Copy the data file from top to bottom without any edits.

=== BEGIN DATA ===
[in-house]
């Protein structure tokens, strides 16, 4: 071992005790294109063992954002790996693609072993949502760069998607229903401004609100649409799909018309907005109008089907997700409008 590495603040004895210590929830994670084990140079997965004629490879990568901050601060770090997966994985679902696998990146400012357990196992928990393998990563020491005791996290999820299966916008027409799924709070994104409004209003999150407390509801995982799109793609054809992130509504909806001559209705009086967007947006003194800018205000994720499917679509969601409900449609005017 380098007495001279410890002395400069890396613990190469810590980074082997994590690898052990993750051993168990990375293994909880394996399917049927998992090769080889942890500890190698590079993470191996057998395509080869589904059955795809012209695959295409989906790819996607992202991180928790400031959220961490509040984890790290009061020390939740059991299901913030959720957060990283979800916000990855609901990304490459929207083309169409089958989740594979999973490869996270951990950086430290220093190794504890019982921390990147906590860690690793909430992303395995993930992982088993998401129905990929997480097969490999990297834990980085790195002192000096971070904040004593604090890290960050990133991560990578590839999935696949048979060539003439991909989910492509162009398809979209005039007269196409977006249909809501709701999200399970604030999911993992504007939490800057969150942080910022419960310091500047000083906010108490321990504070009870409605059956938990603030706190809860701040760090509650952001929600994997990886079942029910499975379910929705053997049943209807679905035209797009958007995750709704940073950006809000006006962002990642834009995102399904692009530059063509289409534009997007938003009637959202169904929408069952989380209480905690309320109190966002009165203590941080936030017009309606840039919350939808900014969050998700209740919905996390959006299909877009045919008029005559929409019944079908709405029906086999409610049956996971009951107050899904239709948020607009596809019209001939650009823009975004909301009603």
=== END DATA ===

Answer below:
[in-house]
């Protein structure tokens, strides 16, 4: 071992005790294109063992954002790996693609072993949502760069998607229903401004609100649409799909018309907005109008089907997700409008 590495603040004895210590929830994670084990140079997965004629490879990568901050601060770090997966994985679902696998990146400012357990196992928990393998990563020491005791996290999820299966916008027409799924709070994104409004209003999150407390509801995982799109793609054809992130509504909806001559209705009086967007947006003194800018205000994720499917679509969601409900449609005017 380098007495001279410890002395400069890396613990190469810590980074082997994590690898052990993750051993168990990375293994909880394996399917049927998992090769080889942890500890190698590079993470191996057998395509080869589904059955795809012209695959295409989906790819996607992202991180928790400031959220961490509040984890790290009061020390939740059991299901913030959720957060990283979800916000990855609901990304490459929207083309169409089958989740594979999973490869996270951990950086430290220093190794504890019982921390990147906590860690690793909430992303395995993930992982088993998401129905990929997480097969490999990297834990980085790195002192000096971070904040004593604090890290960050990133991560990578590839999935696949048979060539003439991909989910492509162009398809979209005039007269196409977006249909809501709701999200399970604030999911993992504007939490800057969150942080910022419960310091500047000083906010108490321990504070009870409605059956938990603030706190809860701040760090509650952001929600994997990886079942029910499975379910929705053997049943209807679905035209797009958007995750709704940073950006809000006006962002990642834009995102399904692009530059063509289409534009997007938003009637959202169904929408069952989380209480905690309320109190966002009165203590941080936030017009309606840039919350939808900014969050998700209740919905996390959006299909877009045919008029005559929409019944079908709405029906086999409610049956996971009951107050899904239709948020607009596809019209001939650009823009975004909301009603």